Missoulian reporter Gwen Florio is apparently either the victim of a theft or has had surgery to remove the thick skin reporters build up during their studies in journalism school. Missoula police have not been alerted to a thick skin disappearance, and detectives say they have not been asked to search for an epidermis. Missoulian readers are concluding Florio has shed hers voluntarily.
Are the headline and lede paragraph fair?
Maybe, maybe not.
But unlike the Missoulian’s recent report on “vulgarity” on eGriz, I’m just going to come out and admit that I wrote it to get attention, not because it has any news value.
Kinda like that story.
The fact is, I have no proof that the reporter in question has a thin skin. I cannot prove that she wrote the story that has these pages buzzing because she’s been upset about how she’s been treated on this site for her reporting.
But that’s OK with me, you see, because the point, apparently, is to get eyeballs on the page, not enlighten or serve the readership. That much I’m quite sure of, and my introduction here is nothing more than a hasty attempt to use the same approach to writing to see how things look when the tables are turned.
Hmm.. It doesn’t look like good journalism.
And I’m pretty sure any honest account of that particular story would reach the same conclusion.
Not that there aren’t some valid points made in the story. There are. There most definitely are. More on that in a bit.
But the fact is, there’s no news peg for that article. If a casual reader who knew nothing about Missoula, UM, eGriz or Griz athletics happened across the story, s/he would be baffled about what, exactly, the purpose of writing the story was.
“Internet Trolls Have Potty Mouths” would’ve been a somewhat worthwhile story to do 15 years ago, when the ‘Web was new to a lot of people who were surprised by what they found after their modems squawked and crackled their way online.
But not anymore.
By now, I would hope, most folks are aware that they probably shouldn’t believe everything they read online.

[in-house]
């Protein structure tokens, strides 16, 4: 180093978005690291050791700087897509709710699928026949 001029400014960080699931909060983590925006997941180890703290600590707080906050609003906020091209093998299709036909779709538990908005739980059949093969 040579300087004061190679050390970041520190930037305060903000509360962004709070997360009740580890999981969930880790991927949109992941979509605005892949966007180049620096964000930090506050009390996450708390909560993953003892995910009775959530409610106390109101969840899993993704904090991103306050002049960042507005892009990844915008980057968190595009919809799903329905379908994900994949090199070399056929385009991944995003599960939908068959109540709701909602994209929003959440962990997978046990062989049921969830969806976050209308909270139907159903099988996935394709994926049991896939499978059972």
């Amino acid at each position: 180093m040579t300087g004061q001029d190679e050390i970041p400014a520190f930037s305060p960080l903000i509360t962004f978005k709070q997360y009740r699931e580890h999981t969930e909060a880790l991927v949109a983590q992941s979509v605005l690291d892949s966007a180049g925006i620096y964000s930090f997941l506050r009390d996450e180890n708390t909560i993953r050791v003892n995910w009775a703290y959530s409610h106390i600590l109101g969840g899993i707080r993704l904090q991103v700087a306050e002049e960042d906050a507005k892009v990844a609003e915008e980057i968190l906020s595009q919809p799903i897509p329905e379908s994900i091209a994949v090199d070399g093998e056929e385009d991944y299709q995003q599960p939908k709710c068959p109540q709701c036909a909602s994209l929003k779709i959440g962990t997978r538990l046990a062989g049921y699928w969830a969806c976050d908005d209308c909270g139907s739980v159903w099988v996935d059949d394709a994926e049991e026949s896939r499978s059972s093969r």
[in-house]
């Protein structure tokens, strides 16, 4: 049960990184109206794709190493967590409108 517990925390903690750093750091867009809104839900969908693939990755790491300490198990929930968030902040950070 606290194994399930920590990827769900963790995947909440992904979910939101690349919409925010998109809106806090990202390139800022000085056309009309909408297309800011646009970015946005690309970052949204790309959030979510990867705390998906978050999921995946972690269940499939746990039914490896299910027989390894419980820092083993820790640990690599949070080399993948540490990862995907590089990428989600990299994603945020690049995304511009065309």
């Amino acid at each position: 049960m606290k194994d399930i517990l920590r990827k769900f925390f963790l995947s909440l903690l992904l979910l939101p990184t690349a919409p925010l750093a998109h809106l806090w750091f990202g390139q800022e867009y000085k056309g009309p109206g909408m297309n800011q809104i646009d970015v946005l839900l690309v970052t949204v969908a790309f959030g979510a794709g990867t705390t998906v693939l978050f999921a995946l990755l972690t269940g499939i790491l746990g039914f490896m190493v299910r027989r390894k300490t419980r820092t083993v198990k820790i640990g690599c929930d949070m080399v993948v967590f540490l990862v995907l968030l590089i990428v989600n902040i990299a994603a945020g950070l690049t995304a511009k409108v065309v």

Sadly, this type of reporting contributes to the poor public perception of newspapers. And given the way that business is going, they don’t need help in that area.
But this story wasn’t even about the fact that there are anonymous people posting unsavory things online. It started out that way, but then moved in all sorts of directions that didn’t even make sense.
The story doesn’t even have a decent lede. It takes six paragraphs before we even find out that the story is actually going to be about this site, not how victims of sexual assault are treated by the general public.
I don’t know where Florio got her journalism degree, but if it was in the hallowed halls of the J-school at UM, where I went, I’m pretty sure she skipped class the day they covered lede graphs. It’s been awhile, but I recall something about getting who, what, when, where, why, how and to whom all into one sentence. I dunno, maybe it’s fuzzy, but that’s how I did it for almost twenty years and that’s how I still see it done elsewhere.
Did you know Florio once reported for the Philadelphia Bulletin? That evening newspaper is now defunct.
What’s that got to do with the reporter or the story in question?
That those two items are facts don’t make them relevant to each other. But then again, dragging eGriz owner Chris Lynn’s day job into the story in question sure seemed like an irrelevant turn in her story, too.
I’ll stop there because there are so many flaws with the reporting (and editing) that I could go on and on.
Is there a story in how the media portray victims of sexual assault?
Damn right there is.